TERN Ecosystem Surveillance

TERN’s Ecosystem Surveillance platform conducts field surveys and sampling across a national network of plots and transects to provide the data, samples and advice needed for improved monitoring and assessment of Australia’s major ecosystems. The platform helps scientists and land managers better detect and quantify change in vegetation structure and composition, land cover and soil characteristics.

Data, Tools, Services & Equipment

TERN Ecosystem Surveillance delivers a wide range of freely available ‘hard’ and ‘soft’ infrastructure that is valuable for researchers and land managers, including:

  • Standardised published methods in a field survey manual
  • Vegetation voucher specimens
  • Vegetation genetic and isotope samples
  • Soil pit and sub-surface samples
  • Soil metagenomics samples
  • Vegetation species richness, diversity, abundance and cover
  • Vegetation state, spatial heterogeneity and structural complexity
  • Soil carbon and nutrient stocks
  • Vegetation structure and change based on analysis of series of photo references
  • Standardised methods and digital analysis
  • Image library collection of three complete panoramas from each plot
  • Field survey app for standardised collection of data
  • Practical hands-on training
  • Advice on environmental monitoring and survey techniques for a range of purposes
TERN Ecosystem Surveillance undertakes field surveys implementing the AusPlots Survey Protocols across a national network of ecosystem monitoring plots and transects. Standardised methodologies are across a 1 hectare plot to collect baseline ecosystem surveillance data. The data collected by TERN Ecosystem Surveillance are made openly available to the ecosystem science and management community to:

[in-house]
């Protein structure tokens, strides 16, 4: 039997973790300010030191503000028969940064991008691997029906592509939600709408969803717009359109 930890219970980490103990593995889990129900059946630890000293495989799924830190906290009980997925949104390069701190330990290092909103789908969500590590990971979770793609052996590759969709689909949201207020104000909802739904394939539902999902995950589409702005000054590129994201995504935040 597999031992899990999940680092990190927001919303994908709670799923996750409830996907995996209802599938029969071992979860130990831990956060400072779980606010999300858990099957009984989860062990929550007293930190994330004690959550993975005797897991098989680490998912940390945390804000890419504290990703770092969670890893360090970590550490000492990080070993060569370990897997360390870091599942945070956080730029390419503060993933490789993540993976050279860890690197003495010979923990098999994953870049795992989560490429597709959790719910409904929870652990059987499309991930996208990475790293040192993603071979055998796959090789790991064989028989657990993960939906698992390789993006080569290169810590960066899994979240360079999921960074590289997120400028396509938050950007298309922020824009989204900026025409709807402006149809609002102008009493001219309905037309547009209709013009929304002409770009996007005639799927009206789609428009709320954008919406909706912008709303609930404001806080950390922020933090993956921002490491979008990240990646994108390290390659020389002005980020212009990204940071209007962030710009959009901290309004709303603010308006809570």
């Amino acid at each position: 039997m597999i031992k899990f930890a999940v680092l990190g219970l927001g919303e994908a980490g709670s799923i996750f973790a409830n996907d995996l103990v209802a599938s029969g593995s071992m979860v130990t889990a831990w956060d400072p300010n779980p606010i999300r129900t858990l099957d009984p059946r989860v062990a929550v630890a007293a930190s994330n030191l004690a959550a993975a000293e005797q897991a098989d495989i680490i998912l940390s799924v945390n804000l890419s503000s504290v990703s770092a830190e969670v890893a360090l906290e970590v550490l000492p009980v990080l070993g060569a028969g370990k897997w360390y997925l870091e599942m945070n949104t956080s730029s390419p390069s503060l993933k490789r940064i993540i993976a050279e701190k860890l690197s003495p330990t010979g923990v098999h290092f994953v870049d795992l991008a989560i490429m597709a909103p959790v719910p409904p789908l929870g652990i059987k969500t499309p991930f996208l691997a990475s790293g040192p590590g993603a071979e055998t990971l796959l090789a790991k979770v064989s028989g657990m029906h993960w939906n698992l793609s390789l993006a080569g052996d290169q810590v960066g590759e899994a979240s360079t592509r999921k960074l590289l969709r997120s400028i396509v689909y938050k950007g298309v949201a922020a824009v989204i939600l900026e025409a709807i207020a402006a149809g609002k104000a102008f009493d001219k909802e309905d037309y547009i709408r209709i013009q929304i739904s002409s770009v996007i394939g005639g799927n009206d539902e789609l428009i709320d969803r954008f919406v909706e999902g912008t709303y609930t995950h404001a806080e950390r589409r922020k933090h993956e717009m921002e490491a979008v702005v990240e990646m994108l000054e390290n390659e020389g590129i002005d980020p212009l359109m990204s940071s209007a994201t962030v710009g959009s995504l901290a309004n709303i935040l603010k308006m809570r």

• Increase the understanding of the dynamics of plant species and soils
  • Progress knowledge on distribution, abundance and threats to ecosystems
  • Increase the knowledge of carbon and nutrient budgets of soils and vegetation
  • Input into DNA barcoding of Australian vegetation and soil communities
  • Determine the genetic and phylogenetic diversity and biogeography of the continent
  • Assist in the field validation of remote sensing products
  • Assist state and federal agencies to meet monitoring and reporting obligations
  • Create a photographic reference of key Australian bioregions, enhance existing State photo reference libraries.

About Our Plots

Ecosystem Surveillance is a plot-based environmental monitoring program, undertaking baseline assessments of ecosystems across the country. The aim is to establish and maintain a national network of plots and transects that enable consistent ecological assessment and ongoing monitoring.

Rangelands

Analysis of gaps in long-term monitoring in Australia showed arid and semi-arid regions of Australia as under-sampled, particularly Acacia woodlands, Hummock grasslands and Chenopod shrublands. The Ecosystem Surveillance rangelands program was developed to provide information about some of these widespread and yet under-studied environments in Australia.